Tuesday, December 01, 2009

Writing techniques - my experience of layering and dialogue

Over the last few days I’ve been working on an outline for my serial story. If you read a lot of author blogs you’ll often find authors bemoaning the synopsis writing. Anything where we have to condense our opus/imagined opus into a few action-packed and (hopefully) winning lines can be daunting, understandably so! Yes, there was gnashing of teeth.

I got the serial story oultine done but it was with some trepidation that I sent it off -- and great delight that I had it approved! Yay!! So, it’s all systems go on that front, and the story is now tentatively titled YIELD TO ME. I have one other project I want to finish first and then I envisage doing the bulk of the serial story work next week. I have started it though, in fact I’ve been writing the dialogue…First.

When I took a moment to think about it I realised I’d been moving towards this kind of writing technique over the last couple of years. When I start a novel, for example, I’ll often write a couple of key turning points first, in order to get to know my characters quickly. These scenes are ones where conflict is high and emotions rise to the surface, so it’s like diving in at the deep end, having to decide what makes my characters tick, and quickly. I then go back and start at the beginning. These conflict scenes are often jam-packed full of dialogue too. I’m still learning about writing dialogue, but I know I’ve learnt an enormous amount. The key thing is I now know how important dialogue is! ;) It wasn't always that way, I've learnt slowly over the years and I'm getting there. One of the highlights of 2007 for me was seeing this comment in an RT review of my novella in the KINK anthology: “Walker shows a talent for dialogue that is impressive.” Yes, it made me happy. That’s because dialogue engages the reader and moves the story along quickly, bringing it to life. I want to master it.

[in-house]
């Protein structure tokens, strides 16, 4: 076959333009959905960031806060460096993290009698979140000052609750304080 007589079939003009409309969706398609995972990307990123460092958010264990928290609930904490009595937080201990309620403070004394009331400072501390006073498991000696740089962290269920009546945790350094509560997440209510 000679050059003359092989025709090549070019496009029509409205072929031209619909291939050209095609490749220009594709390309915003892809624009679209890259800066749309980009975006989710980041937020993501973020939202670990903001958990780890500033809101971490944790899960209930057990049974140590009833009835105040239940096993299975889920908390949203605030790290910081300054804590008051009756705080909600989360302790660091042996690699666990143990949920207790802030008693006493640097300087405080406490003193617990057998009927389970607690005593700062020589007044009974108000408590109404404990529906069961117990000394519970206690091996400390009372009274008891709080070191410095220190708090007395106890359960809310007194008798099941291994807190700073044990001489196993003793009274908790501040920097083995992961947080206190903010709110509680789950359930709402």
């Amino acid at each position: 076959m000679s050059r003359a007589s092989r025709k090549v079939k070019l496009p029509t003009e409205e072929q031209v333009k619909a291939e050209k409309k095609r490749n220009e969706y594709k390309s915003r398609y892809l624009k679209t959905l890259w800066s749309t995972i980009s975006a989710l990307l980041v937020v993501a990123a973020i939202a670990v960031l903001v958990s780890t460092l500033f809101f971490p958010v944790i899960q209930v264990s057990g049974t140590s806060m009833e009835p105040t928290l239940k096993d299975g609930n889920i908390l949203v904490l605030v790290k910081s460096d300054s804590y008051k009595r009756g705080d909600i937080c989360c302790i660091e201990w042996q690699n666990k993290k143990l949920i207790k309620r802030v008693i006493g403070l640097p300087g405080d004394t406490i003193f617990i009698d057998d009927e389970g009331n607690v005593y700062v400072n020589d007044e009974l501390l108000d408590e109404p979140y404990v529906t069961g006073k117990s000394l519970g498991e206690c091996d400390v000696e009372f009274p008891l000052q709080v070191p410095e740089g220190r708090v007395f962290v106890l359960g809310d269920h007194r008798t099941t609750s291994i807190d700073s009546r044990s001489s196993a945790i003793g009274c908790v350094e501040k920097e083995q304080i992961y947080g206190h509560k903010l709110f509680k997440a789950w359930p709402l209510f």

When I first attempted to write novels one of my first ports of call was Harlequin Blaze. I submitted a partial and had the full requested. I was eventually rejected, but I had a great response from the editor and lots of good advice. The editors wanted to keep the line North American, my voice was too British, and they suggested I look at either Temptation or Spice. Spice had only just been announced and was very much in the concept stage at that point. It’s funny to think that I'm now lucky enough to be able to follow that editor's suggested path and that I'm writing for Spice. I still have to pinch myself...

However, back to Blaze… While I was trying to write for that line I eagerly read books and articles by the Blaze authors. Julie Leto has some great writing advice on her site. Please do go read these gems if you’re an aspiring author. In this one, Julie talks about having to write in short periods of time when there was a lot of other pressing business. A baby on the way, a full-time job, a big family, and… a request for a book! She spent each lunch break writing, and she layered in the story, writing the dialogue first. I can remember reading this article and was amazed to think that she could do that! At that time I was new to writing longer stories, very much learning as I went. The rambling sort of writing I did back then was important to me finding my way, but it was primarily an exploration -- and it was also a luxury.